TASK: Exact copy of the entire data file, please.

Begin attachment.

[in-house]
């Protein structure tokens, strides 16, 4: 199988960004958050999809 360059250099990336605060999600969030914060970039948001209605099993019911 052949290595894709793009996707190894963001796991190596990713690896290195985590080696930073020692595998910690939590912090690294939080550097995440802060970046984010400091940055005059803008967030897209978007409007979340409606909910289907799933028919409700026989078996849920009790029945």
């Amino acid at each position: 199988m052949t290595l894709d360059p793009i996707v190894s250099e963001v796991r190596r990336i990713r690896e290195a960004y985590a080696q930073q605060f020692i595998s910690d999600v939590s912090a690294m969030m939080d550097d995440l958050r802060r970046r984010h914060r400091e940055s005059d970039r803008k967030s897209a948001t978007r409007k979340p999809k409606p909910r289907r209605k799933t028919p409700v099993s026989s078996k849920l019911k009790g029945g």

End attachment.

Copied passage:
[in-house]
């Protein structure tokens, strides 16, 4: 199988960004958050999809 360059250099990336605060999600969030914060970039948001209605099993019911 052949290595894709793009996707190894963001796991190596990713690896290195985590080696930073020692595998910690939590912090690294939080550097995440802060970046984010400091940055005059803008967030897209978007409007979340409606909910289907799933028919409700026989078996849920009790029945």
């Amino acid at each position: 199988m052949t290595l894709d360059p793009i996707v190894s250099e963001v796991r190596r990336i990713r690896e290195a960004y985590a080696q930073q605060f020692i595998s910690d999600v939590s912090a690294m969030m939080d550097d995440l958050r802060r970046r984010h914060r400091e940055s005059d970039r803008k967030s897209a948001t978007r409007k979340p999809k409606p909910r289907r209605k799933t028919p409700v099993s026989s078996k849920l019911k009790g029945g």